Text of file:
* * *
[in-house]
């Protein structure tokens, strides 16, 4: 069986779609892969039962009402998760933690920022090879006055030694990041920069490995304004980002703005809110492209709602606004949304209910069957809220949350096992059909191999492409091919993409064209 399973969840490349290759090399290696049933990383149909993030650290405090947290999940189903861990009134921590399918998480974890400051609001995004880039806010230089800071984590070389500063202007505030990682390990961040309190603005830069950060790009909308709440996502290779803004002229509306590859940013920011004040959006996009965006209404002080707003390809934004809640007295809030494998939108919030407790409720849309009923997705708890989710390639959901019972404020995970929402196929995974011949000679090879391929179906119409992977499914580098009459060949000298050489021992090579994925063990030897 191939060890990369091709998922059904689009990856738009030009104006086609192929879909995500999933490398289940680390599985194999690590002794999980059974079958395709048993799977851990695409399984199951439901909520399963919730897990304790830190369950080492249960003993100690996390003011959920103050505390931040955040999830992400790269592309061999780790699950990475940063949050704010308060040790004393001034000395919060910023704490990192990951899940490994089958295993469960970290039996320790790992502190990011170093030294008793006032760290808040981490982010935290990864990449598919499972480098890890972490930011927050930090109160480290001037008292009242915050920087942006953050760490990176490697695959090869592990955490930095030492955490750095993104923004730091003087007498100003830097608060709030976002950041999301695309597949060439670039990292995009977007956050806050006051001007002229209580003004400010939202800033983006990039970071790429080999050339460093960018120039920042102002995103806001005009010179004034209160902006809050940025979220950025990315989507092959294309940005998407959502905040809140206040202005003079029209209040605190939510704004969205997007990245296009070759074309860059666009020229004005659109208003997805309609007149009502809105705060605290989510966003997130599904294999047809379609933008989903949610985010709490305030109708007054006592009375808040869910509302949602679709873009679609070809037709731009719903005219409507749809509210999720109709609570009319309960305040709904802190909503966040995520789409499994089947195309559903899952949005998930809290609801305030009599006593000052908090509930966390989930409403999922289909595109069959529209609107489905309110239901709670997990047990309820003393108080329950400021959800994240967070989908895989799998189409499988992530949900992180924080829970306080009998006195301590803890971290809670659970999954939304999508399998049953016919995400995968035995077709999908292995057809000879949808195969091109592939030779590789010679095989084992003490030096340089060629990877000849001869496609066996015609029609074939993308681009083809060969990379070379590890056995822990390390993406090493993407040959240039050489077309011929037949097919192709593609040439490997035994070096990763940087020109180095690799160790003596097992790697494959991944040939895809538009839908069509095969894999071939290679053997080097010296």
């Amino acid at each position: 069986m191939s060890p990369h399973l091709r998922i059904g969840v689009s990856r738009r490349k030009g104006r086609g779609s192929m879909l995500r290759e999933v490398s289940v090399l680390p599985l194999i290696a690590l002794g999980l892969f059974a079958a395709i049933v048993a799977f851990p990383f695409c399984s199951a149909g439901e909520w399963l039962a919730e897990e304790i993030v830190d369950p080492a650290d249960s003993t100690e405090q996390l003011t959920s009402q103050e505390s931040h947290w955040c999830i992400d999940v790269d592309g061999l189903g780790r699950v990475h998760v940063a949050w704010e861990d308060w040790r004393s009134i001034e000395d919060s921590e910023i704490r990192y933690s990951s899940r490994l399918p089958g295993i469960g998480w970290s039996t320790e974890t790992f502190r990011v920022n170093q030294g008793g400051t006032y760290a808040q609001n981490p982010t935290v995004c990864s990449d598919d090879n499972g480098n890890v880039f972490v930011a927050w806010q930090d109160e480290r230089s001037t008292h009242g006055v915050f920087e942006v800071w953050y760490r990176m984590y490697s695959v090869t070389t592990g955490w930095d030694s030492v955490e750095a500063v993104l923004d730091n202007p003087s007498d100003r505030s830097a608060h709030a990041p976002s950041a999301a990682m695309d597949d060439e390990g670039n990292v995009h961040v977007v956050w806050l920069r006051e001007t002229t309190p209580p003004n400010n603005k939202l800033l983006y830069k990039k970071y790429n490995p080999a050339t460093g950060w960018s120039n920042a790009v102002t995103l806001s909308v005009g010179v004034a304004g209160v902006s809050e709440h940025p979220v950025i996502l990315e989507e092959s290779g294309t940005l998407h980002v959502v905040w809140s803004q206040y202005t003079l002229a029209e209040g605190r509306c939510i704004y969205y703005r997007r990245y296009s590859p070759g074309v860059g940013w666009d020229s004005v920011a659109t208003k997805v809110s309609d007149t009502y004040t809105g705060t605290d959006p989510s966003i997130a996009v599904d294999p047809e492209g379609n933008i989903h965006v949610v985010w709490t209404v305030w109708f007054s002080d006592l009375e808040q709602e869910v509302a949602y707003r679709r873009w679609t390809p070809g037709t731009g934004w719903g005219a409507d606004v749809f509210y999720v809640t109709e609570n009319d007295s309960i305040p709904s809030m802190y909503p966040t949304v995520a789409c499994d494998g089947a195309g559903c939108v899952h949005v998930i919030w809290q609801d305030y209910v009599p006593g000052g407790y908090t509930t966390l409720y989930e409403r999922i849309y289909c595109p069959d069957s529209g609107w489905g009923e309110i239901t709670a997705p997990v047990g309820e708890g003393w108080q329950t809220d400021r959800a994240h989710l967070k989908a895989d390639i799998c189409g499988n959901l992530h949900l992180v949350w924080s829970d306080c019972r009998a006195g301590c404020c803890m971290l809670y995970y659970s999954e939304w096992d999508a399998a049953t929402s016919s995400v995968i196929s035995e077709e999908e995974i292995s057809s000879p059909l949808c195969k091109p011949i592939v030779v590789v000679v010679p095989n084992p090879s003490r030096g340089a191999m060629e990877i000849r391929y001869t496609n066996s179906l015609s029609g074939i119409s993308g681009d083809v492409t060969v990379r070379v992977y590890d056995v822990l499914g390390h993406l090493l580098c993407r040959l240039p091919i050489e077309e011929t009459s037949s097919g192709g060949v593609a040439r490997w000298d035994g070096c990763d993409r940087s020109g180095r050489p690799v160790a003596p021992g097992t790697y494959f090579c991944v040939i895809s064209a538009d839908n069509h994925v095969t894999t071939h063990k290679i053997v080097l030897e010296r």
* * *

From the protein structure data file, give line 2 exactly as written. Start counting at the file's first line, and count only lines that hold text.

């Protein structure tokens, strides 16, 4: 069986779609892969039962009402998760933690920022090879006055030694990041920069490995304004980002703005809110492209709602606004949304209910069957809220949350096992059909191999492409091919993409064209 399973969840490349290759090399290696049933990383149909993030650290405090947290999940189903861990009134921590399918998480974890400051609001995004880039806010230089800071984590070389500063202007505030990682390990961040309190603005830069950060790009909308709440996502290779803004002229509306590859940013920011004040959006996009965006209404002080707003390809934004809640007295809030494998939108919030407790409720849309009923997705708890989710390639959901019972404020995970929402196929995974011949000679090879391929179906119409992977499914580098009459060949000298050489021992090579994925063990030897 191939060890990369091709998922059904689009990856738009030009104006086609192929879909995500999933490398289940680390599985194999690590002794999980059974079958395709048993799977851990695409399984199951439901909520399963919730897990304790830190369950080492249960003993100690996390003011959920103050505390931040955040999830992400790269592309061999780790699950990475940063949050704010308060040790004393001034000395919060910023704490990192990951899940490994089958295993469960970290039996320790790992502190990011170093030294008793006032760290808040981490982010935290990864990449598919499972480098890890972490930011927050930090109160480290001037008292009242915050920087942006953050760490990176490697695959090869592990955490930095030492955490750095993104923004730091003087007498100003830097608060709030976002950041999301695309597949060439670039990292995009977007956050806050006051001007002229209580003004400010939202800033983006990039970071790429080999050339460093960018120039920042102002995103806001005009010179004034209160902006809050940025979220950025990315989507092959294309940005998407959502905040809140206040202005003079029209209040605190939510704004969205997007990245296009070759074309860059666009020229004005659109208003997805309609007149009502809105705060605290989510966003997130599904294999047809379609933008989903949610985010709490305030109708007054006592009375808040869910509302949602679709873009679609070809037709731009719903005219409507749809509210999720109709609570009319309960305040709904802190909503966040995520789409499994089947195309559903899952949005998930809290609801305030009599006593000052908090509930966390989930409403999922289909595109069959529209609107489905309110239901709670997990047990309820003393108080329950400021959800994240967070989908895989799998189409499988992530949900992180924080829970306080009998006195301590803890971290809670659970999954939304999508399998049953016919995400995968035995077709999908292995057809000879949808195969091109592939030779590789010679095989084992003490030096340089060629990877000849001869496609066996015609029609074939993308681009083809060969990379070379590890056995822990390390993406090493993407040959240039050489077309011929037949097919192709593609040439490997035994070096990763940087020109180095690799160790003596097992790697494959991944040939895809538009839908069509095969894999071939290679053997080097010296």